Introduction to Red Book: Probate Records

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This entry was originally written by Alice Eichholz, Ph.D., CG for Red Book: American State, County, and Town Sources.

This article is part of
the Introduction to Red Book.
Introduction
Vital Records
Census Records
Background Sources
Maps
Land Records
Probate Records
Court Records
Tax Records
Cemetery Records
Church Records
Military Records
Periodicals, Newspapers, and Manuscript Collections
Archives, Libraries, and Societies
Immigration
Naturalization
African American
Native American
Internet Resources
County Resources
Abbreviations
Conclusion


Depending on the state, various courts or districts were responsible for recording the disposition of property after the death of its owner, whether by will (testate) or without one (intestate). Probate records might show not only dispositions of estates but also guardianships, adoptions, name changes, and other functions that they served as well. This section will provide an understanding of peculiarities in probate for that state, the title and location of the governmental agency responsible in the area, and an understanding of the changing boundaries of jurisdiction.

While probate records produce some of the most definitive information for genealogical research, not everyone had the disposition of his or her property documented in probate records. When an estate is probated, there are usually two kinds of materials generated by the proceedings. The clerk enters specific documents in the probate record book or volume. However, many of the original “loose” papers pertaining to the proceedings are not entered into the probate book. Some are only kept in an estate file or packet, separate from the record books. Included in estate files might be the original will with the signatures of the testator and witnesses, creditors and legatee receipts for payments from the estate, and petitions from guardians. Availability of both probate record books and packet files or “loose” papers is reported in this section when they are applicable for a state.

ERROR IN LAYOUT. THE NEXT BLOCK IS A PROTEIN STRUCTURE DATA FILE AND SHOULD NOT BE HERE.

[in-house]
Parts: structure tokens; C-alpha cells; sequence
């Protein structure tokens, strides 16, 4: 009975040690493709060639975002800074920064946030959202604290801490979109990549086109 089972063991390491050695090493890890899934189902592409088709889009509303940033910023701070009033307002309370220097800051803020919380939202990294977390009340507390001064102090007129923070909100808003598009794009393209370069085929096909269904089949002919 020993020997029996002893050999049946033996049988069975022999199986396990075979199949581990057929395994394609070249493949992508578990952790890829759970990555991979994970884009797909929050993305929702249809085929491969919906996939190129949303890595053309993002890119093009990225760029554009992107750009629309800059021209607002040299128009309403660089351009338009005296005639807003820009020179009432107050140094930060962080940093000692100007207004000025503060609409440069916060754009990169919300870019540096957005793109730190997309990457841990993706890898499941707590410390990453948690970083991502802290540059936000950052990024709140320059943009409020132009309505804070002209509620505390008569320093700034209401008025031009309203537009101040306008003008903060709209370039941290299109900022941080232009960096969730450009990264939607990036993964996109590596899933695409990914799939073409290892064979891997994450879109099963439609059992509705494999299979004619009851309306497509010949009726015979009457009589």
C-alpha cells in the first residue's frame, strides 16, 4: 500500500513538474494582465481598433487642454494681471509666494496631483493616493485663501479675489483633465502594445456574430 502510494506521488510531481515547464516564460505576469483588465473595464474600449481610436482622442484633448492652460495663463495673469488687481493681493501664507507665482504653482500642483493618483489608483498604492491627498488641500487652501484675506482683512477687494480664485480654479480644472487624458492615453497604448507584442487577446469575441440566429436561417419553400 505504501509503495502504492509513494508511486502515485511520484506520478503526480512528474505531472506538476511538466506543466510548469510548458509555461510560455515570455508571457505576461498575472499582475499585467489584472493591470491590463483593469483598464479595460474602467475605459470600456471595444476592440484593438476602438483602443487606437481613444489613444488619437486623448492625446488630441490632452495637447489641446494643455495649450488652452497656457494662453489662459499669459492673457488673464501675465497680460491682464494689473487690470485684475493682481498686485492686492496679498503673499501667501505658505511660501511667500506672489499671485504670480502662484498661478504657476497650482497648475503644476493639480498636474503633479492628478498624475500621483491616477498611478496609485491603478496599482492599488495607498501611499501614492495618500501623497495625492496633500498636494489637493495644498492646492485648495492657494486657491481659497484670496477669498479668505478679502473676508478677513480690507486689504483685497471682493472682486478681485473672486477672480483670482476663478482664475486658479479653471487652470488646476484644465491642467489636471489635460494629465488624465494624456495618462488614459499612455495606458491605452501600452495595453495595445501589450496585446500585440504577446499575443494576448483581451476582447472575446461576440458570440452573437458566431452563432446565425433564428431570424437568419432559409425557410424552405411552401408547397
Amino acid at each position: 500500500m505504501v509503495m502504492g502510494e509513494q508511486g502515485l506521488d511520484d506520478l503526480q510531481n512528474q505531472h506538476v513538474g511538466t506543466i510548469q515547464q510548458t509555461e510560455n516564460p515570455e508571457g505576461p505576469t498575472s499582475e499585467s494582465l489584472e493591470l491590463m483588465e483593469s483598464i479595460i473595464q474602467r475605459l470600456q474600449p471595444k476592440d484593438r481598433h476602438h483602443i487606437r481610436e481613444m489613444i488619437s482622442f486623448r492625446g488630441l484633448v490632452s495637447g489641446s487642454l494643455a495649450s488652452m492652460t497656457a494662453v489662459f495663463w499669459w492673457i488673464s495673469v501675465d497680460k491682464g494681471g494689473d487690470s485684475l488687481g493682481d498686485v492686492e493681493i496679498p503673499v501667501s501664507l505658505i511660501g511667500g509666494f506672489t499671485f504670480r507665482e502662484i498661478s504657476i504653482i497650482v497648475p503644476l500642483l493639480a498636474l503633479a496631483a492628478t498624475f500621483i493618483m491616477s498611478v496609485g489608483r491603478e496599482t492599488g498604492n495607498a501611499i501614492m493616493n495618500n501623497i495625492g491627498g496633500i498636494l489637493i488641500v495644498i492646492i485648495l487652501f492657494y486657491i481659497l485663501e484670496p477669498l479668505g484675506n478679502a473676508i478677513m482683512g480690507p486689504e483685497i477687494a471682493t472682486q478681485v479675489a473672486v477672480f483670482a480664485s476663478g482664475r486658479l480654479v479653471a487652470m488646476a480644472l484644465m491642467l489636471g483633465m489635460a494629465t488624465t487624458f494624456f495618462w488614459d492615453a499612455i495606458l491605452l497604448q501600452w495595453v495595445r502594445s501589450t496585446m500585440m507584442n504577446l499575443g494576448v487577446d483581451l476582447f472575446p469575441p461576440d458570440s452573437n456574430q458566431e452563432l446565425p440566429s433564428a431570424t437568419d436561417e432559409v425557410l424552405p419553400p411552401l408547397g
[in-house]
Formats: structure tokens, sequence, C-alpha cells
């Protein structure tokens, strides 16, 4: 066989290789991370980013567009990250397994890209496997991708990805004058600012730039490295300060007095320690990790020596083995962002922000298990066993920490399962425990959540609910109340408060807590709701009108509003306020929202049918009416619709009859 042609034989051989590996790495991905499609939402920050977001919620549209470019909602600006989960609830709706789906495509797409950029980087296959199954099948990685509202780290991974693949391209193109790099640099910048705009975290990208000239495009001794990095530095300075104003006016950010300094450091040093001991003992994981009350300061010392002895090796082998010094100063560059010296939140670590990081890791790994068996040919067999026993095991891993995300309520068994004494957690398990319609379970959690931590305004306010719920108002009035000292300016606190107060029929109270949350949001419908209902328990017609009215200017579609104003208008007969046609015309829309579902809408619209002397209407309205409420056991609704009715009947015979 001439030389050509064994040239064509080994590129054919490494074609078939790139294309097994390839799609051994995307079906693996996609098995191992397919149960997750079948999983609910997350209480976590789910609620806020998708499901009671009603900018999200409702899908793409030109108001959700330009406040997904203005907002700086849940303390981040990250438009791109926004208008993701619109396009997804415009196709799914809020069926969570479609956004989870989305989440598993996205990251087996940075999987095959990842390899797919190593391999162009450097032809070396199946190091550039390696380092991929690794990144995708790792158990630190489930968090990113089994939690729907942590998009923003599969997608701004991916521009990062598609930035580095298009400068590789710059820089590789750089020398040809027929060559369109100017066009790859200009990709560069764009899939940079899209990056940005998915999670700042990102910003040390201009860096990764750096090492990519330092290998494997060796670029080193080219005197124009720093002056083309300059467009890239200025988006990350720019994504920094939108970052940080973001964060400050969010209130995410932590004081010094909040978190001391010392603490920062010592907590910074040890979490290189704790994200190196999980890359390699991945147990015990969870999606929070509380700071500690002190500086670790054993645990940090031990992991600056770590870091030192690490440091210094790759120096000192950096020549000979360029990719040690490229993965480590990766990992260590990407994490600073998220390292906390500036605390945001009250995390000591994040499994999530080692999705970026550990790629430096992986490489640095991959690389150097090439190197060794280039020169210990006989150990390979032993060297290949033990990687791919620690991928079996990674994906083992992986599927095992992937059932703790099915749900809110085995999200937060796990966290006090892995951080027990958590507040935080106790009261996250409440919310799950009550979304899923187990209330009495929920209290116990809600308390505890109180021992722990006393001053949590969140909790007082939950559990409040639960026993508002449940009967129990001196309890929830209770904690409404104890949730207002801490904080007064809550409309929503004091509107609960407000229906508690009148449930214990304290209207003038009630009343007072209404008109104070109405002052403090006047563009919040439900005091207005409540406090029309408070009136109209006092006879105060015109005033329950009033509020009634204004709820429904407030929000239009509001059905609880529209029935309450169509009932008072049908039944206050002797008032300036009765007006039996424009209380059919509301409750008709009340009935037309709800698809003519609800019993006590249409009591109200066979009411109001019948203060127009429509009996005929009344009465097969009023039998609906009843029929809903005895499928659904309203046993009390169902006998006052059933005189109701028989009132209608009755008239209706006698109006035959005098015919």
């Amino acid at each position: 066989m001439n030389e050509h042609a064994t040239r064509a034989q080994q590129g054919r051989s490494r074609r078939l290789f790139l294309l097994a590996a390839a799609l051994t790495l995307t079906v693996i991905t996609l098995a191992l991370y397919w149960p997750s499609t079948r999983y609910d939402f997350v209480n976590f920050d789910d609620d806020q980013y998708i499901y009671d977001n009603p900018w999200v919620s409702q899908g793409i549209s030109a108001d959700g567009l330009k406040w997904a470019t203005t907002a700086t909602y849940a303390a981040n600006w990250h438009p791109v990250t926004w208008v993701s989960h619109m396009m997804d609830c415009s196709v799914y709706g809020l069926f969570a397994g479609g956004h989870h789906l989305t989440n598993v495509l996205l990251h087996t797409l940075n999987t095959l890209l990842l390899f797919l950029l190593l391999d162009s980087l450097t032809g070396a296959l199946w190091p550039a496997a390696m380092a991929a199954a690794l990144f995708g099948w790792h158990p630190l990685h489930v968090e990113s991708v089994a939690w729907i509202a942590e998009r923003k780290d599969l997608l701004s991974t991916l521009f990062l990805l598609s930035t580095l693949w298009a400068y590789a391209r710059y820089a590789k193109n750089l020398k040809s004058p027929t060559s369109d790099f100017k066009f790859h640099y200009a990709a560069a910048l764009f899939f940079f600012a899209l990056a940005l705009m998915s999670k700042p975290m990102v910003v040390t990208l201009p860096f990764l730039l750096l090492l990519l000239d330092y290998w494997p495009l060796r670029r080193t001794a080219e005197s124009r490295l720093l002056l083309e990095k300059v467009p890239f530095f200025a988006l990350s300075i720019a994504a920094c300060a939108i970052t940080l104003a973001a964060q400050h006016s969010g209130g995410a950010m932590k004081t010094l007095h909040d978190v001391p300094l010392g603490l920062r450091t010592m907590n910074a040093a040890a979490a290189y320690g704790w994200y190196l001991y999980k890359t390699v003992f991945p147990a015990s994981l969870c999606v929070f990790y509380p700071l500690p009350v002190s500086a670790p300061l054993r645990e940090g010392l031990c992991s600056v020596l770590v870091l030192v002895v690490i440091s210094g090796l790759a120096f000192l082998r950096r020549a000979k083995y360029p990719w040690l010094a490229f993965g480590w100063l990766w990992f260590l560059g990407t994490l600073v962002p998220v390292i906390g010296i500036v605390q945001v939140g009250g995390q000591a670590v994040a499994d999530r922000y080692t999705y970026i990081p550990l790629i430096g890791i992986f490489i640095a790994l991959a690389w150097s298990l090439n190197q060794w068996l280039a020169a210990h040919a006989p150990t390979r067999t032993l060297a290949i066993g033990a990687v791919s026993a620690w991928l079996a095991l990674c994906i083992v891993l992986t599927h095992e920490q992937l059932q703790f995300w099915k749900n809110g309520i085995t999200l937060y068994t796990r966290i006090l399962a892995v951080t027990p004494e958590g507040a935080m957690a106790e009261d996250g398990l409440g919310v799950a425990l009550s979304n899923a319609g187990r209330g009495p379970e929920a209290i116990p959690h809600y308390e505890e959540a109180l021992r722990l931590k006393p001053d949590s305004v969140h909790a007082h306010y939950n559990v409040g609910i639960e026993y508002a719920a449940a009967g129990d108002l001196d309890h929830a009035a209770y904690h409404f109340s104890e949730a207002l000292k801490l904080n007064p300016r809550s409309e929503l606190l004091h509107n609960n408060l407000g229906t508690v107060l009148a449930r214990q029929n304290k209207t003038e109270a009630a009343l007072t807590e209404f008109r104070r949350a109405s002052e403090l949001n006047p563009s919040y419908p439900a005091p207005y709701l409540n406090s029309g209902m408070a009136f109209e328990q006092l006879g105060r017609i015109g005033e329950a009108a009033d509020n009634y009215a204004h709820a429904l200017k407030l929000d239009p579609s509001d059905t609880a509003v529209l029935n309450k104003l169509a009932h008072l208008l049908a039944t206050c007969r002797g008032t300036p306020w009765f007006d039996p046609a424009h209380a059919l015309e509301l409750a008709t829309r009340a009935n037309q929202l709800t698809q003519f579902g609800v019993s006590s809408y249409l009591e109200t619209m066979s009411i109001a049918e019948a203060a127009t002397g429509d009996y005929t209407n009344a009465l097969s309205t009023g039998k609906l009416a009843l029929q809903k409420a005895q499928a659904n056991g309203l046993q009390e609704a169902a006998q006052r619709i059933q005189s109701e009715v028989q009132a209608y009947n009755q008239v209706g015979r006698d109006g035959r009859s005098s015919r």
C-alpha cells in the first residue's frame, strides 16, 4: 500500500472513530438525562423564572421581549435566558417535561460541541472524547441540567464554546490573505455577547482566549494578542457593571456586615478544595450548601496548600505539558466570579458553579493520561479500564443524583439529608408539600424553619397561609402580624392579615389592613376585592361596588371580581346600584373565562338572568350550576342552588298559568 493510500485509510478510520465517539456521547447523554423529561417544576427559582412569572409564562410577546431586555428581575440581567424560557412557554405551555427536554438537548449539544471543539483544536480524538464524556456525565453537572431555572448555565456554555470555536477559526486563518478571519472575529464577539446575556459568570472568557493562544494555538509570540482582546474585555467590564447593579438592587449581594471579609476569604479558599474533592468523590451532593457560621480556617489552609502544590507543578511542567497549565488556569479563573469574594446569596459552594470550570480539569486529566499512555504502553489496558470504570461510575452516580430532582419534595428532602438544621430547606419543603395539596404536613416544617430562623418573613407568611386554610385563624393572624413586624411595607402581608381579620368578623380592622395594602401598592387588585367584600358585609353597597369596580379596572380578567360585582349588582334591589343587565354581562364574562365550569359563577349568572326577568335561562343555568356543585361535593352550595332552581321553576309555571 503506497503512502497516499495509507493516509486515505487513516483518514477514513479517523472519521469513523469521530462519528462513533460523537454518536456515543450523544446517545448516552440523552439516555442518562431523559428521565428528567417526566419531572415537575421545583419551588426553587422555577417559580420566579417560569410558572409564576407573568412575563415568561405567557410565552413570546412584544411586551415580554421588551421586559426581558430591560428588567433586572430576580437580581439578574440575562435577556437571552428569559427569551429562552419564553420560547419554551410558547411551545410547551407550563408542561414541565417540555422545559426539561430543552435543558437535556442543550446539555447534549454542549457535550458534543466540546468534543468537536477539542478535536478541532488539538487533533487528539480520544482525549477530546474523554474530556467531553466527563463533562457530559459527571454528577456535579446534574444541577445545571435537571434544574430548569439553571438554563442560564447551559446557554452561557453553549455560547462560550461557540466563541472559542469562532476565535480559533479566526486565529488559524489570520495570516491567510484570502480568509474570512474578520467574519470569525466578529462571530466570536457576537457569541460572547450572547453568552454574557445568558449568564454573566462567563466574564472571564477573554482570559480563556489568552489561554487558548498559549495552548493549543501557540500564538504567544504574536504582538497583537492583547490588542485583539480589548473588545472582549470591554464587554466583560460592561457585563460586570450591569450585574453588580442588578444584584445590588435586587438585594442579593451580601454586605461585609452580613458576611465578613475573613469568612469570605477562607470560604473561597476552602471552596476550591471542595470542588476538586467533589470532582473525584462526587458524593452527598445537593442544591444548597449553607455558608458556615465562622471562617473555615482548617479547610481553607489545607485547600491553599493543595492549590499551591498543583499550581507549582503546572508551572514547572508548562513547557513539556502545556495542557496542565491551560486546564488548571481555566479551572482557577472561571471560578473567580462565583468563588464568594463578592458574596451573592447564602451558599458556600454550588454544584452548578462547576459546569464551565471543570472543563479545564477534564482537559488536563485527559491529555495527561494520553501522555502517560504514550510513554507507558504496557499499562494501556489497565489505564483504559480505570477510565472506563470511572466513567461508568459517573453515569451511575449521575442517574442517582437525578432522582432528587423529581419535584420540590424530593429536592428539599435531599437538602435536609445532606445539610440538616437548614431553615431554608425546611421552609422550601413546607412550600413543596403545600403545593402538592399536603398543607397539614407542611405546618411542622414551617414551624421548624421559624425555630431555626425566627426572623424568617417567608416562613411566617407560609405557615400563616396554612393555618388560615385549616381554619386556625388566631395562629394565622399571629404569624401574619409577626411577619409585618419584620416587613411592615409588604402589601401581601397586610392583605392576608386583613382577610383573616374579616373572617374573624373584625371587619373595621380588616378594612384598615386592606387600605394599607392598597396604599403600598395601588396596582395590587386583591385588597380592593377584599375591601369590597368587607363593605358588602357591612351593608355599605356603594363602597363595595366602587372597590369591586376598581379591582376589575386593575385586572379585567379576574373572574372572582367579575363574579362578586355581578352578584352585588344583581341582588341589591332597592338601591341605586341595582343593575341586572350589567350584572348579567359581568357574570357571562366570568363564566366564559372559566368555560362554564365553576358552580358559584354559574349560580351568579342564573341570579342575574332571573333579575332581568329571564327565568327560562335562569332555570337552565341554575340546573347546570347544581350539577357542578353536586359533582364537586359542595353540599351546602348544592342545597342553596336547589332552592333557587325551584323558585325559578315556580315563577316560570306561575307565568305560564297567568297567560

Understanding probate terminology is an important aspect of using probate material. A testate estate is any estate with a valid will; in general, valid wills conform to current estate law, name one or more executors, and are properly witnessed. An intestate estate is an estate without a valid will; a technically invalid will may be used as a guide to property division in an intestate estate. Executors conduct testate estates, and administrators are appointed by the probate court for intestate estates.

Common law rules of descent still generally apply today, although each state (and colony) modified them by their own laws. Two important principles during the colonial period were primogeniture and the right of dower. Primogeniture, although only applied in certain colonies, was a procedure by which an estate was given to the eldest son, by right of birth. The right of dower provided a woman a portion of her deceased husband’s real estate for the remainder of her natural life; the dower was generally one-third. Widows also had a dower right to their late husbands’ personal property; once again, the dower was generally one-third, but sometimes there was an equal division with all of the surviving children. Most states provide somewhat differently for widows today. Two publications that discuss the legal process of probate are Val D. Greenwood, ed., The Researcher’s Guide to American Genealogy, 3d ed. (Baltimore: Genealogical Publishing Co., 2000); and Arlene H. Eakle, “Research in Court Records,” in Szucs and Luebking, The Source: A Guidebook of American Genealogy, rev. ed. (Salt Lake City: Ancestry, Inc., 1997).

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